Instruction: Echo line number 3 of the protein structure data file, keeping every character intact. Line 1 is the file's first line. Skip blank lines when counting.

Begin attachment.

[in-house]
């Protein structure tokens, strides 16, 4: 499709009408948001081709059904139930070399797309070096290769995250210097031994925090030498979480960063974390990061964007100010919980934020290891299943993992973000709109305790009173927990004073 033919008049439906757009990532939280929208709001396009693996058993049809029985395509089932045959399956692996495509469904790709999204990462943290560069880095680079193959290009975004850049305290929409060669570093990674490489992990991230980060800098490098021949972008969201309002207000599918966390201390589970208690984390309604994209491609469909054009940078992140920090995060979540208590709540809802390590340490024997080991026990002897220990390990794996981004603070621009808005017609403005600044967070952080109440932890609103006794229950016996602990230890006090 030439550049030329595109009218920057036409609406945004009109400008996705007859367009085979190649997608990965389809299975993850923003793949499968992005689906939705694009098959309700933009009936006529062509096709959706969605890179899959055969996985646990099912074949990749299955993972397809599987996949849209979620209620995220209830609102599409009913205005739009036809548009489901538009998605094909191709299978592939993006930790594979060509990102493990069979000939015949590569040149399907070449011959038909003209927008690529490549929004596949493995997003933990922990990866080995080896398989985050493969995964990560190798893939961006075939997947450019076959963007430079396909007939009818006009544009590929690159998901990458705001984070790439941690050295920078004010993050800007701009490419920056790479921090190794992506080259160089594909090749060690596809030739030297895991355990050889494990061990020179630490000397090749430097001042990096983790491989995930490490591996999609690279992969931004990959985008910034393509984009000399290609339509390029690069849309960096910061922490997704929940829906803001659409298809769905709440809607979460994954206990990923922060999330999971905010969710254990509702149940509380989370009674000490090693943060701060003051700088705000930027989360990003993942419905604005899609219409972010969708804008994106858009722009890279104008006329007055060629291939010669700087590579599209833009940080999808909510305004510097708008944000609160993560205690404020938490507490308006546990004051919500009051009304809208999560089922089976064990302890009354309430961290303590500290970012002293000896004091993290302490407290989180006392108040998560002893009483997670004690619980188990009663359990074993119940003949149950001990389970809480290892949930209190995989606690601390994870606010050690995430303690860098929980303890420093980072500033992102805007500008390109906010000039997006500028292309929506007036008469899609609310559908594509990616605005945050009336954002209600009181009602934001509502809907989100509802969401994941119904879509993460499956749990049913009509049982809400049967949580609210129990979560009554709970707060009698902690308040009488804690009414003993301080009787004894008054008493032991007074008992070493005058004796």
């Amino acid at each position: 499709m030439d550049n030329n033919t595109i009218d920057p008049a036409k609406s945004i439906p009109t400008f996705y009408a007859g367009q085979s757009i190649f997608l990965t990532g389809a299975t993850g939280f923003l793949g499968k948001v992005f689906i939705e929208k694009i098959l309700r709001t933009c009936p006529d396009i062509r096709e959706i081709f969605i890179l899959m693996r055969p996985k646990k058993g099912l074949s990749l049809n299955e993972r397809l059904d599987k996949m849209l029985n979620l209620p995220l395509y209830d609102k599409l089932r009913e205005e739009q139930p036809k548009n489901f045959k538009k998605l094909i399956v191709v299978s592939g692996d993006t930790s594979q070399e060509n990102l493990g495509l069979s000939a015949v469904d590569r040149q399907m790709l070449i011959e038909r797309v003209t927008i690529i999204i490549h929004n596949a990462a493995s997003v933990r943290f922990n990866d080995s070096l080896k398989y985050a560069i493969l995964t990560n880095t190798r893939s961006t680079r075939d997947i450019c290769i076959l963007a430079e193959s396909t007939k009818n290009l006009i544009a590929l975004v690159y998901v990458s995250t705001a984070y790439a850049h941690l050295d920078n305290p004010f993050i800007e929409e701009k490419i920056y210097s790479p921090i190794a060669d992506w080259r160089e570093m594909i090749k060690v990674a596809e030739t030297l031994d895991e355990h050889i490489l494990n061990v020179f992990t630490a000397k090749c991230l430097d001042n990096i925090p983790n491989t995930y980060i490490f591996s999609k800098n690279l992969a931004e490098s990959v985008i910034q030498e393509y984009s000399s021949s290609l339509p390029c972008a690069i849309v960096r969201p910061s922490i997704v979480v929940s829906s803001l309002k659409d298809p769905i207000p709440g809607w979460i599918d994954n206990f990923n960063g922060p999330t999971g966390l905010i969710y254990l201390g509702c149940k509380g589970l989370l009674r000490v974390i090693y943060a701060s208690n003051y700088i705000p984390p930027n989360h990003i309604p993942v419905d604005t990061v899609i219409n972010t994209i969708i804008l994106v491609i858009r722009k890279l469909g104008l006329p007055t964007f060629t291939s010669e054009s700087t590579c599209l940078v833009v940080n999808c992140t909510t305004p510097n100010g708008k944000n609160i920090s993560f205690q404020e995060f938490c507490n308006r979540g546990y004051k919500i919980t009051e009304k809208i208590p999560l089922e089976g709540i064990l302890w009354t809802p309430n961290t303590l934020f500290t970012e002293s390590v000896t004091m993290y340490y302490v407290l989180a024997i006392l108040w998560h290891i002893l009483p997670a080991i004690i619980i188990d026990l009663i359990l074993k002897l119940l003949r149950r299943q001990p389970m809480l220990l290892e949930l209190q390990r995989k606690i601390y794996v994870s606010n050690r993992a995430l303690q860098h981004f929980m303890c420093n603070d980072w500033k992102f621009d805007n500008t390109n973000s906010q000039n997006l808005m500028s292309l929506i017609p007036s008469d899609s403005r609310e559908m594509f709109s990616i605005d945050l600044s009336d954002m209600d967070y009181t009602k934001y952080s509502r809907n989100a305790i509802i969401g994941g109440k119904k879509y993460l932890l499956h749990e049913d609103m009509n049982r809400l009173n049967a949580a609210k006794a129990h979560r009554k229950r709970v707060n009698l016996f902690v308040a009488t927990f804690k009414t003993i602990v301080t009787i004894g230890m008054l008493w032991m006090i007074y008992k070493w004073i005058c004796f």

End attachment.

């Amino acid at each position: 499709m030439d550049n030329n033919t595109i009218d920057p008049a036409k609406s945004i439906p009109t400008f996705y009408a007859g367009q085979s757009i190649f997608l990965t990532g389809a299975t993850g939280f923003l793949g499968k948001v992005f689906i939705e929208k694009i098959l309700r709001t933009c009936p006529d396009i062509r096709e959706i081709f969605i890179l899959m693996r055969p996985k646990k058993g099912l074949s990749l049809n299955e993972r397809l059904d599987k996949m849209l029985n979620l209620p995220l395509y209830d609102k599409l089932r009913e205005e739009q139930p036809k548009n489901f045959k538009k998605l094909i399956v191709v299978s592939g692996d993006t930790s594979q070399e060509n990102l493990g495509l069979s000939a015949v469904d590569r040149q399907m790709l070449i011959e038909r797309v003209t927008i690529i999204i490549h929004n596949a990462a493995s997003v933990r943290f922990n990866d080995s070096l080896k398989y985050a560069i493969l995964t990560n880095t190798r893939s961006t680079r075939d997947i450019c290769i076959l963007a430079e193959s396909t007939k009818n290009l006009i544009a590929l975004v690159y998901v990458s995250t705001a984070y790439a850049h941690l050295d920078n305290p004010f993050i800007e929409e701009k490419i920056y210097s790479p921090i190794a060669d992506w080259r160089e570093m594909i090749k060690v990674a596809e030739t030297l031994d895991e355990h050889i490489l494990n061990v020179f992990t630490a000397k090749c991230l430097d001042n990096i925090p983790n491989t995930y980060i490490f591996s999609k800098n690279l992969a931004e490098s990959v985008i910034q030498e393509y984009s000399s021949s290609l339509p390029c972008a690069i849309v960096r969201p910061s922490i997704v979480v929940s829906s803001l309002k659409d298809p769905i207000p709440g809607w979460i599918d994954n206990f990923n960063g922060p999330t999971g966390l905010i969710y254990l201390g509702c149940k509380g589970l989370l009674r000490v974390i090693y943060a701060s208690n003051y700088i705000p984390p930027n989360h990003i309604p993942v419905d604005t990061v899609i219409n972010t994209i969708i804008l994106v491609i858009r722009k890279l469909g104008l006329p007055t964007f060629t291939s010669e054009s700087t590579c599209l940078v833009v940080n999808c992140t909510t305004p510097n100010g708008k944000n609160i920090s993560f205690q404020e995060f938490c507490n308006r979540g546990y004051k919500i919980t009051e009304k809208i208590p999560l089922e089976g709540i064990l302890w009354t809802p309430n961290t303590l934020f500290t970012e002293s390590v000896t004091m993290y340490y302490v407290l989180a024997i006392l108040w998560h290891i002893l009483p997670a080991i004690i619980i188990d026990l009663i359990l074993k002897l119940l003949r149950r299943q001990p389970m809480l220990l290892e949930l209190q390990r995989k606690i601390y794996v994870s606010n050690r993992a995430l303690q860098h981004f929980m303890c420093n603070d980072w500033k992102f621009d805007n500008t390109n973000s906010q000039n997006l808005m500028s292309l929506i017609p007036s008469d899609s403005r609310e559908m594509f709109s990616i605005d945050l600044s009336d954002m209600d967070y009181t009602k934001y952080s509502r809907n989100a305790i509802i969401g994941g109440k119904k879509y993460l932890l499956h749990e049913d609103m009509n049982r809400l009173n049967a949580a609210k006794a129990h979560r009554k229950r709970v707060n009698l016996f902690v308040a009488t927990f804690k009414t003993i602990v301080t009787i004894g230890m008054l008493w032991m006090i007074y008992k070493w004073i005058c004796f």